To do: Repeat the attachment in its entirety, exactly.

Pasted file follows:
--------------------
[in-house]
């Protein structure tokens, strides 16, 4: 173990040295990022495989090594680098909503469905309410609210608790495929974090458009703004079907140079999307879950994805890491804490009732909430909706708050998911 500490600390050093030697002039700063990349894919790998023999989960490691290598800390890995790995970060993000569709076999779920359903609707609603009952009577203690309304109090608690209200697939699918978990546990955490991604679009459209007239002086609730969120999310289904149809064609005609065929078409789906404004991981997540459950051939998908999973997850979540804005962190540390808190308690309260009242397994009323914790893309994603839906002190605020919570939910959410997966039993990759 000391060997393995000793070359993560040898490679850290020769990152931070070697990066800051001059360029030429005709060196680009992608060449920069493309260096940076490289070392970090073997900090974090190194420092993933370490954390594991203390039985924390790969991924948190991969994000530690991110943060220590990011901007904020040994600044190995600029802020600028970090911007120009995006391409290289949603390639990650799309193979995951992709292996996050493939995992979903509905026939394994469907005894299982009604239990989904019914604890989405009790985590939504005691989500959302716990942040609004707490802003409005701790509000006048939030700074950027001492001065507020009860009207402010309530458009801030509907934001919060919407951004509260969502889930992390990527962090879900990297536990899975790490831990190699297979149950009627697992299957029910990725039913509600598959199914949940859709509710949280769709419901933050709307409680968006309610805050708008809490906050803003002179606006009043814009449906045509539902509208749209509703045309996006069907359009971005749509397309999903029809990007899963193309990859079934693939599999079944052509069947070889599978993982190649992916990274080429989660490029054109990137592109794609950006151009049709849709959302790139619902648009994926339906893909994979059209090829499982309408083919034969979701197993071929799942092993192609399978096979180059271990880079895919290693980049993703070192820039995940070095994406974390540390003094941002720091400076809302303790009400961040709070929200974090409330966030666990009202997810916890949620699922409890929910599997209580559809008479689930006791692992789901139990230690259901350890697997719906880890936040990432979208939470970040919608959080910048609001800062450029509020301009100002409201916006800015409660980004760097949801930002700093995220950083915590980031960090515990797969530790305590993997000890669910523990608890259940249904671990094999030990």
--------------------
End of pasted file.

[in-house]
């Protein structure tokens, strides 16, 4: 173990040295990022495989090594680098909503469905309410609210608790495929974090458009703004079907140079999307879950994805890491804490009732909430909706708050998911 500490600390050093030697002039700063990349894919790998023999989960490691290598800390890995790995970060993000569709076999779920359903609707609603009952009577203690309304109090608690209200697939699918978990546990955490991604679009459209007239002086609730969120999310289904149809064609005609065929078409789906404004991981997540459950051939998908999973997850979540804005962190540390808190308690309260009242397994009323914790893309994603839906002190605020919570939910959410997966039993990759 000391060997393995000793070359993560040898490679850290020769990152931070070697990066800051001059360029030429005709060196680009992608060449920069493309260096940076490289070392970090073997900090974090190194420092993933370490954390594991203390039985924390790969991924948190991969994000530690991110943060220590990011901007904020040994600044190995600029802020600028970090911007120009995006391409290289949603390639990650799309193979995951992709292996996050493939995992979903509905026939394994469907005894299982009604239990989904019914604890989405009790985590939504005691989500959302716990942040609004707490802003409005701790509000006048939030700074950027001492001065507020009860009207402010309530458009801030509907934001919060919407951004509260969502889930992390990527962090879900990297536990899975790490831990190699297979149950009627697992299957029910990725039913509600598959199914949940859709509710949280769709419901933050709307409680968006309610805050708008809490906050803003002179606006009043814009449906045509539902509208749209509703045309996006069907359009971005749509397309999903029809990007899963193309990859079934693939599999079944052509069947070889599978993982190649992916990274080429989660490029054109990137592109794609950006151009049709849709959302790139619902648009994926339906893909994979059209090829499982309408083919034969979701197993071929799942092993192609399978096979180059271990880079895919290693980049993703070192820039995940070095994406974390540390003094941002720091400076809302303790009400961040709070929200974090409330966030666990009202997810916890949620699922409890929910599997209580559809008479689930006791692992789901139990230690259901350890697997719906880890936040990432979208939470970040919608959080910048609001800062450029509020301009100002409201916006800015409660980004760097949801930002700093995220950083915590980031960090515990797969530790305590993997000890669910523990608890259940249904671990094999030990």